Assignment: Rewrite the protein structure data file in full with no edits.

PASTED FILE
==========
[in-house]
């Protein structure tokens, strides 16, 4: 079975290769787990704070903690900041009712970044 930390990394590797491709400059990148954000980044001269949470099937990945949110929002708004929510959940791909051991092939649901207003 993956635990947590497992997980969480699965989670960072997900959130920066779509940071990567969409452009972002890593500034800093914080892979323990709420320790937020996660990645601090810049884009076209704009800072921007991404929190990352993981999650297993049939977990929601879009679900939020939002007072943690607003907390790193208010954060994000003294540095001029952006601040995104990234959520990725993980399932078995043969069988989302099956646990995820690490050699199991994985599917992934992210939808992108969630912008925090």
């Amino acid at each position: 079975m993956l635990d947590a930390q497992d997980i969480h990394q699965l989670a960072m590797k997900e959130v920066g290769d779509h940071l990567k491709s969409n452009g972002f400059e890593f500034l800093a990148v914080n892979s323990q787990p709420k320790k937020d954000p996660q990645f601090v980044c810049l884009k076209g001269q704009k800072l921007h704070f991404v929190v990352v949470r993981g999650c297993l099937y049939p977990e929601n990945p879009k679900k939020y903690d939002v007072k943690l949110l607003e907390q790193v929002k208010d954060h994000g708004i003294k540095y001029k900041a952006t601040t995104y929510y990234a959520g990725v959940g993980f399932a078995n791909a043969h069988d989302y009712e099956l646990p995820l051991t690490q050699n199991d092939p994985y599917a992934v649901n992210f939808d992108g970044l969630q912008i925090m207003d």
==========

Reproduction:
[in-house]
């Protein structure tokens, strides 16, 4: 079975290769787990704070903690900041009712970044 930390990394590797491709400059990148954000980044001269949470099937990945949110929002708004929510959940791909051991092939649901207003 993956635990947590497992997980969480699965989670960072997900959130920066779509940071990567969409452009972002890593500034800093914080892979323990709420320790937020996660990645601090810049884009076209704009800072921007991404929190990352993981999650297993049939977990929601879009679900939020939002007072943690607003907390790193208010954060994000003294540095001029952006601040995104990234959520990725993980399932078995043969069988989302099956646990995820690490050699199991994985599917992934992210939808992108969630912008925090």
């Amino acid at each position: 079975m993956l635990d947590a930390q497992d997980i969480h990394q699965l989670a960072m590797k997900e959130v920066g290769d779509h940071l990567k491709s969409n452009g972002f400059e890593f500034l800093a990148v914080n892979s323990q787990p709420k320790k937020d954000p996660q990645f601090v980044c810049l884009k076209g001269q704009k800072l921007h704070f991404v929190v990352v949470r993981g999650c297993l099937y049939p977990e929601n990945p879009k679900k939020y903690d939002v007072k943690l949110l607003e907390q790193v929002k208010d954060h994000g708004i003294k540095y001029k900041a952006t601040t995104y929510y990234a959520g990725v959940g993980f399932a078995n791909a043969h069988d989302y009712e099956l646990p995820l051991t690490q050699n199991d092939p994985y599917a992934v649901n992210f939808d992108g970044l969630q912008i925090m207003d």